place the stock is being.

tween the t 30 58. A'similar 55 signin the rolls 64 and 65.

it is manufactured in long strips. 60 ble to coil the comple'telyex andedmetal trated t e expansion of longitudinally slitted stock. 32 is the blank stock. 3333 are slittingrolls. 32 isthesli'ttedstock. 36-36 are rolls for smoothing the slitted stock and controlling its feed. 39 and 40 are con- 5 ical rolls arran ed above the stock. A similar air of ro ls are arranged beneath the stoc. of which roll43 is one. The elements of. these cones which contact with the surfaces of the slitted stock are arran ed at acuteangles to each other and to the ine of feed of the stock. All these rolls may be driven by suitable gearing. As the cones are rotated the strands of the stock are gripped between the surfaces of the upper and lower cones and drawn outwardly so as to form the expanded stock 55. 56 and 57- indicate a pair of rolls shaped like the .frustums of cones, which may be employed for giving a further expansion to the stock, as shown at pair of rolls is mounted beneath 56 and 57 of which 56 is one. cones bear only on the outer edges of the stock and their conjoint action is sufiicient to expand the central portion of the stock. 59 and 60 are the delivery rolls which cont-ind ally smooth the metal as it comes from the draw rolls and keep it under sufiicient tension, so that the operation of the draw rolls is uniform. It is not necessary to show the details of gearing, as they will be readily understood. i

In the dia ram of Fig. 4, the stock is slitted by the re s 3333, is passed between the rolls 3636, expanded by the ro1ls,,3943,. -5656, and smoothed by the. rolls '59 and 60. 64 and 65 are two rollers adapted to. corrugate the ex anded stri transversely to formthe stock illustrated diagrammatically at 66. This may be rolled up in a coil, as 67,

' for convenience in handling. Of course the corru ating rolls 64 and may be omitted 'if deslred, .but by their use it is possible to construct expanded metal having any sha e or character desired by simply properly (it.

livere from the rolls 80-30lin Fi 9, may also be coiled continuously if des'iret It is a convenient form of handling the stock when It is possiformed in this way with rapi ity. The pcripheralspeed of the conica rolls 39 and 40 and their corres onding lower rolls 43 and 44, of course c anges graduall. from the 65' apices of the'cones toward their uses. The

These .outer edges of the material.

- the expanding action.

The stock as de result'is that the outer. portion of the slitted strip is acted upon at a greater rate of s eed, an the ex r-msion along the outer e ge is more rapi This action is transmitted throughthe material being acted upon to- .ward the center, however,so that the central portion is acted upon not only by the tips of the cones directly but indirectly through the tension in the stock.- The. same general operation is true of cones 56 and 57. The taper of the cones and the angles which their axes make relative to the line of feed of the stock, willdepend upon the proportion of expansion which it is desired to effect in the material, upon the s eed of travel of the strip, and upon. the len ti of the slits in the strip.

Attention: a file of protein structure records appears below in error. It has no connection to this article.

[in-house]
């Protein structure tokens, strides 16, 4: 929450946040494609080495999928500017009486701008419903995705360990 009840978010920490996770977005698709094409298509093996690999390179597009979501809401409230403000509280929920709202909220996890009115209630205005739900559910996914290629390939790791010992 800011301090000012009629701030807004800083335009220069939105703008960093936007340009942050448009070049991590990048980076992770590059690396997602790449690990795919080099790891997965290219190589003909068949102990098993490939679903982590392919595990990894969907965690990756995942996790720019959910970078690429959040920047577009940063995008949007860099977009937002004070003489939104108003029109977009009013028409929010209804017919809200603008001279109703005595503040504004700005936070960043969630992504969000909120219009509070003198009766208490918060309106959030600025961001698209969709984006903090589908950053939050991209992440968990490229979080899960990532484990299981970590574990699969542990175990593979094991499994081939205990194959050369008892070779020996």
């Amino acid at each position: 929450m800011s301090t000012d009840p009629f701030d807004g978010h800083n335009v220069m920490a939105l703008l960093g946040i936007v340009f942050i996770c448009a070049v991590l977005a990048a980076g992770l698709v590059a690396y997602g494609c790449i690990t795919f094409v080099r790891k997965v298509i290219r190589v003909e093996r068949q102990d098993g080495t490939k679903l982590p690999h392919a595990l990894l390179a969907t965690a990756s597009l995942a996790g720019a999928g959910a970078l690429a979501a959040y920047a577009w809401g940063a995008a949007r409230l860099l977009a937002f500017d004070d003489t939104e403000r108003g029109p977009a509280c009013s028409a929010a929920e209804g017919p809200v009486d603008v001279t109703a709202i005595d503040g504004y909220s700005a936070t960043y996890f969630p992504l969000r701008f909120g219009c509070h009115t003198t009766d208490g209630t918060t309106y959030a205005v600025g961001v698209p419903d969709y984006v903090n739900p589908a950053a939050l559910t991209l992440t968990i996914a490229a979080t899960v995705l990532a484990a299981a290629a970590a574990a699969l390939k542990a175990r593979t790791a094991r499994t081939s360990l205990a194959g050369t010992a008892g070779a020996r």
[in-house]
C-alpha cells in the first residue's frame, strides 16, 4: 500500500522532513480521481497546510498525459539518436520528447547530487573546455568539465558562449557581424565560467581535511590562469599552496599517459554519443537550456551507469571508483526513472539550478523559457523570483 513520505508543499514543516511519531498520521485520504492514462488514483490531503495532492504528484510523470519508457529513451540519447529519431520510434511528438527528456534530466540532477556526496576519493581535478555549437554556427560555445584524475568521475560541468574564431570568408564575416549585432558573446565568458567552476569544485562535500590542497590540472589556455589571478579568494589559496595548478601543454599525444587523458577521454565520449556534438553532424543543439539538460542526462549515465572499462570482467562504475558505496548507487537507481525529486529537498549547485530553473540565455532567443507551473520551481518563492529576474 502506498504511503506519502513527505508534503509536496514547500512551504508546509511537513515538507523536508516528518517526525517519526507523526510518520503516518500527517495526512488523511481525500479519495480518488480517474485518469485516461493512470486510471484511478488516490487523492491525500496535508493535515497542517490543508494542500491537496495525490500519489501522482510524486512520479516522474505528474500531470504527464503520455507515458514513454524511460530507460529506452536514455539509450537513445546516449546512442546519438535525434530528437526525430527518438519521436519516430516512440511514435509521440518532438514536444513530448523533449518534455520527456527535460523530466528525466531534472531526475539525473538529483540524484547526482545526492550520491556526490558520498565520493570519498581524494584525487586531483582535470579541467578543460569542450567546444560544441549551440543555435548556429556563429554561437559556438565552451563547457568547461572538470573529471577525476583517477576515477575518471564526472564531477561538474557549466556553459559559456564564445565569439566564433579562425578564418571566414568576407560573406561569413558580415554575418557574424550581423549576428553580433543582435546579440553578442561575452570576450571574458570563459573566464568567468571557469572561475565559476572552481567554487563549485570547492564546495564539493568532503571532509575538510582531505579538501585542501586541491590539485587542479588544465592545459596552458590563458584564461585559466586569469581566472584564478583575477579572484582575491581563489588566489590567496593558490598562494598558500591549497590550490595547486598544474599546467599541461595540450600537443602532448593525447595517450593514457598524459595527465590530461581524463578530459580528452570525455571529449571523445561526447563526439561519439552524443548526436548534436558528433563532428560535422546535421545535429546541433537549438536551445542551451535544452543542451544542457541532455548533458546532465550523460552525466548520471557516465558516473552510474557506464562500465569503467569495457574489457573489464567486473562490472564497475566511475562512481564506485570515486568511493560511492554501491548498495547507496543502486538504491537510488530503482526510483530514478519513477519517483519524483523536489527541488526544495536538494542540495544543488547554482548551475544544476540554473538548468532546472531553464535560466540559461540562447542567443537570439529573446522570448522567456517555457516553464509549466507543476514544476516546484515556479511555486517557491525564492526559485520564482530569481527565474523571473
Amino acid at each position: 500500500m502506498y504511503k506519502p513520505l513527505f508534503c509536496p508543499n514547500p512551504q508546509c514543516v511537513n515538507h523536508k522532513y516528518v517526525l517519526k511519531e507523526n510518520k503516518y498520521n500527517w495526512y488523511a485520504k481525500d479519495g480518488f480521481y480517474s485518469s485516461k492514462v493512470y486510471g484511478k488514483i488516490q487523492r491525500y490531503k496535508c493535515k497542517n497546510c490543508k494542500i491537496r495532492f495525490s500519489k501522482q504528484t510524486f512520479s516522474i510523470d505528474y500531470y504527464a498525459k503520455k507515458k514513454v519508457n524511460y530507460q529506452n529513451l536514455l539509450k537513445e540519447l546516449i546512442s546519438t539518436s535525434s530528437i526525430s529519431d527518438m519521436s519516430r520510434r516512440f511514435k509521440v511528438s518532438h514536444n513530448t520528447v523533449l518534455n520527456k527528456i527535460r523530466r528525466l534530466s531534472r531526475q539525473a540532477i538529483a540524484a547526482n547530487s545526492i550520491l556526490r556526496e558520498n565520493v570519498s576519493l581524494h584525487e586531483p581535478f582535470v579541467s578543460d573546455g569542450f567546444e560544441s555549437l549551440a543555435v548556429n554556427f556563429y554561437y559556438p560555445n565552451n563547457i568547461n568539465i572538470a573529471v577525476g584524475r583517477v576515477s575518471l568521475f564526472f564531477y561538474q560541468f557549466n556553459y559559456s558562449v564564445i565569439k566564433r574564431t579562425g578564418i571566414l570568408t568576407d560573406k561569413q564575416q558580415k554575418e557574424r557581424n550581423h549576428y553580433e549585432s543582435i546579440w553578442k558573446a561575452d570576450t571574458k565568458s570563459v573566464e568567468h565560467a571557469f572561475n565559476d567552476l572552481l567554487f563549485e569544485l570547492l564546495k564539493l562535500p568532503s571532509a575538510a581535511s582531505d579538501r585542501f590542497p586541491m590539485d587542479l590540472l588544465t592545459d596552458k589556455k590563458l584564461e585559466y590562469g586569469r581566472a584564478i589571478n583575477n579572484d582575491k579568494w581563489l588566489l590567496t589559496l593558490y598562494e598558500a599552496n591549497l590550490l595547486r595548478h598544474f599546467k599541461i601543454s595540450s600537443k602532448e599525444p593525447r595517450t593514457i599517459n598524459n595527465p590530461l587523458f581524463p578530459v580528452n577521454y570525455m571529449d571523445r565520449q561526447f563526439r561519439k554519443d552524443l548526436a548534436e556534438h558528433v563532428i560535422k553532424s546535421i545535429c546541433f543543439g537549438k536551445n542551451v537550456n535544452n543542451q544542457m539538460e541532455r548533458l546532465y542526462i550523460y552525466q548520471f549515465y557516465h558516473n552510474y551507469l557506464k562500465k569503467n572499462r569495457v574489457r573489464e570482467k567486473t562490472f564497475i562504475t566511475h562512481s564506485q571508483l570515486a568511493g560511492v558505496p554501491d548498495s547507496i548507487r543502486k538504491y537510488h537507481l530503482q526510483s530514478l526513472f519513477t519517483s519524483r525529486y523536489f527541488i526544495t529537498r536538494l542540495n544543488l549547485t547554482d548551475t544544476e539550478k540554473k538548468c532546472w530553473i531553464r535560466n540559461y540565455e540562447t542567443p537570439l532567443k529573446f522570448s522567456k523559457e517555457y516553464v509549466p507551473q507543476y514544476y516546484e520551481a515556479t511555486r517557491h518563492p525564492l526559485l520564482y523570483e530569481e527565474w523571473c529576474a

; Figs. 5 an 6 illustrate the mechanism for. expandin an obliquely slitted strip and the method 0 expansion. 68 indicates the strip which. has reviously been slitted in lines .obli ue to t 1e length of the strip, the slits over apping or alternating relative to one another. 69, 70, 71, 72, 73 and 74 indicate a series of cones, the angle of the taper of which is obtuse, as shown particularly in Fig.7. Below the line ,of travel of the strip is located a series of corresponding cones. Three of these are shown in Fig. 6 and are indicated at69, 71, and 7 3 A strip of-material may be said to be made up of two outer continuous strands 75 and 76, and the central strand 77, connected to the outer.

strands by thestrands 78 and 79. It is preferred to accomplish the expanding action gradually. A series of cones are therefore provided, and their frictional or gripping surfacesare located so asto cooperate with the stri. as it moves along. The peripheral speed 0 the cones is graduated so as to correspond with the relative movement of the The rolls 80 and 80 may be provided to cooperatfliflv th the action of the conical rolls soast-o produce a uniform expanding action.

The gripping surfaces of the rolls in all three types ofmy invention may be perfectly smooth if desired, so as to produce a smoothproduct. This will, of course, require the application of considerable pressure in order to produce the friction necessary for The surfaces of the rolls may, however, be roughened or provided with teeth, grooves, corrugations, or

projec tionsfor assisting the drawing action. The particular character of surface employed. will de end 11 on the finish required in the pro not. he method or art of manufacture and the mechanism .cmployed are of such character as to permit of a wide range of variations in the product. 1

The product, as a consequence of the process of manufacture, is articularly adapted for trans ortation and .andling, since it maybe readi y coiled up. I do not wish it understood, however, that I consider the invention the plane of the original as limited to the operation on long strips, since for certain classes of work the invention is peculiarly applicable to the production of lar e plates. I

The frictional engagement herein referred to is such engagement as results from the use metal, rolling it down flat, and continuously 0 eningthe slits in a single plane.